How to Use the su Command
Using the su command, you can rapidly shift between users without hassle. It either launches a login shell that follows your current directory and environment (su) or completely transitions to another user’s settings (su –).
This is an incredibly useful tool for anyone looking to switch identities quickly! This makes it an ideal tool when switching between users in your system.
The main syntax is: su [-l] [-c <command> ]
-l: This option makes su behave like a login shell. It sets the environment for the target user as if they had logged in directly.
-c: This option allows you to specify a command, which will be executed with the target user’s privileges.
How to Use the sudo Command
The sudo command is used to provide additional privileges to users to execute commands that require special permissions. To use the sudo command, you must be a member of the sudoers group and provide your password for authentication.
The main syntax is: sudo [-u <user> ] <command>
-u: This option allows you to specify a target user, which will be used when running the command.
Differences Between Su and Sudo – At a Glance
- The sudo command allows you to execute commands with elevated privileges, while the su command switches user contexts.
- The sudo command requires authentication and authorization before allowing users to run privileged commands, while the su command does not.
- The sudo command is faster and easier to use due to its limited scope and access restrictions, while the su command requires more effort from the system administrator to manage proper control.
- The sudo command offers an extra layer of security beneficial for enterprise-level implementations, while the su command offers a convenient way to switch user contexts without any verification or authentication.
Exploring how sudo and su Function Across Various Linux Distributions
If you run a Linux distribution, sudo is often the preselected command to run commands with root privileges. However, some distributions opt for su and require users to enter their password when switching user contexts. Ubuntu-based distributions prefer using sudo as its default command, while Fedora and RHEL favor su instead.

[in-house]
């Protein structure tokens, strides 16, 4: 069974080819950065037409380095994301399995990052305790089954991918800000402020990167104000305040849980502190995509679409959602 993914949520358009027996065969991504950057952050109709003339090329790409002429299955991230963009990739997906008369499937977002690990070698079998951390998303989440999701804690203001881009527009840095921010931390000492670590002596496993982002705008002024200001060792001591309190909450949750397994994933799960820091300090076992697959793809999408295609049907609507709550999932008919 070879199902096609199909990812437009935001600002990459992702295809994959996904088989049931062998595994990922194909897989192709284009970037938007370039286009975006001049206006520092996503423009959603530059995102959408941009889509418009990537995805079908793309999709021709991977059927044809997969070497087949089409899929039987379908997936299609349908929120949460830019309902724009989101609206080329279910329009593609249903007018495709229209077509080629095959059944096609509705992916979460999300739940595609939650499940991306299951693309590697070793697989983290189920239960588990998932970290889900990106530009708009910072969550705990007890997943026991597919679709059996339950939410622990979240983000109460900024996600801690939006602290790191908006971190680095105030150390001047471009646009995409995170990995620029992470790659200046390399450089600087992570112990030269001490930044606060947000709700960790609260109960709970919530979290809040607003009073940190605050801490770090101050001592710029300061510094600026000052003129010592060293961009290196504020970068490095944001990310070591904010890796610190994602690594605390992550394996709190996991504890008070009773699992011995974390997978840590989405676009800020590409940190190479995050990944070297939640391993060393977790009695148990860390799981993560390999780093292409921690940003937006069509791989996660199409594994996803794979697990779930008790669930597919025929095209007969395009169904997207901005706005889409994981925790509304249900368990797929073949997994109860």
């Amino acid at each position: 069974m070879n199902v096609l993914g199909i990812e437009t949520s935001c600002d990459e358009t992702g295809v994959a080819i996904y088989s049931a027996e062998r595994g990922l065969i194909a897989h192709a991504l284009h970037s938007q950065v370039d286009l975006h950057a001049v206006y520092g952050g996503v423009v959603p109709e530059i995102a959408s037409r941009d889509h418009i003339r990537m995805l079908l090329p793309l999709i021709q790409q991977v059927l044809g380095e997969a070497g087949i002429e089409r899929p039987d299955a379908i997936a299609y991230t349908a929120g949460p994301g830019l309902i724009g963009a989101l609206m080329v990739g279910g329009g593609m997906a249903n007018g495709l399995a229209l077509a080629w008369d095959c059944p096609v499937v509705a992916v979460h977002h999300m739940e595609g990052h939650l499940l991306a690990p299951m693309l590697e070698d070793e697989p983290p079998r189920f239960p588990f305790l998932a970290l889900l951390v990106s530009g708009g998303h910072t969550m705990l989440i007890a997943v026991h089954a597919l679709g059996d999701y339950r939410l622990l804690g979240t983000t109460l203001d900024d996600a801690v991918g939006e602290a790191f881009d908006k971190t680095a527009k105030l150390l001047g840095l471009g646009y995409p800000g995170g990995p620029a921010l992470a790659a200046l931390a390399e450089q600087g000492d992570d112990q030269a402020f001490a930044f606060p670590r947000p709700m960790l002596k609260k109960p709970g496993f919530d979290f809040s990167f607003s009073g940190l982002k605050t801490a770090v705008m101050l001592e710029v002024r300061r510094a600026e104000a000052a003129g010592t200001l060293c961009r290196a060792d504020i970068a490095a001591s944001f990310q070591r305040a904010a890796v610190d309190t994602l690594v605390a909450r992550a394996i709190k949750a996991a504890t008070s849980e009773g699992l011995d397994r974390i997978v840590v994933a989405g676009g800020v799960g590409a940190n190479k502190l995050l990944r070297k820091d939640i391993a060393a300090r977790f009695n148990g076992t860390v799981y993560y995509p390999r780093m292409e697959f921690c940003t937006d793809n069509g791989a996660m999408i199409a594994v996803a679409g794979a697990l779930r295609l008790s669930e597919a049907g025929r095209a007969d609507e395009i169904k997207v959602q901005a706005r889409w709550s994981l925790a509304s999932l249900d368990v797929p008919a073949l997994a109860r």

A Few Tricks of sudo and su
When using sudo, you can provide an alias for a command to make it easier and faster to run. For example, this would allow you to quickly run ‘sudo apt-get update’ instead of typing out the full command each time.
If you need to execute multiple commands with sudo or su, use the -c option to run each command as a sub-shell. This way, you can avoid having to type out the entire sudo or su command each time.
Overall, sudo and su provide ease of use and efficiency when managing users in Linux systems. System administrators must ensure proper control over which users can become superusers and execute commands with root access.
Sudo is generally considered faster and simpler than su due to its limited scope, authentication process, and access restrictions. However, su may be the better choice for certain use cases, as switching users does not require any verification or authentication.
Ultimately, when considering which of these commands is most appropriate for a given application or environment, the system administrator must evaluate the specific requirements of their users and environment.
I hope this helps! Thanks for reading.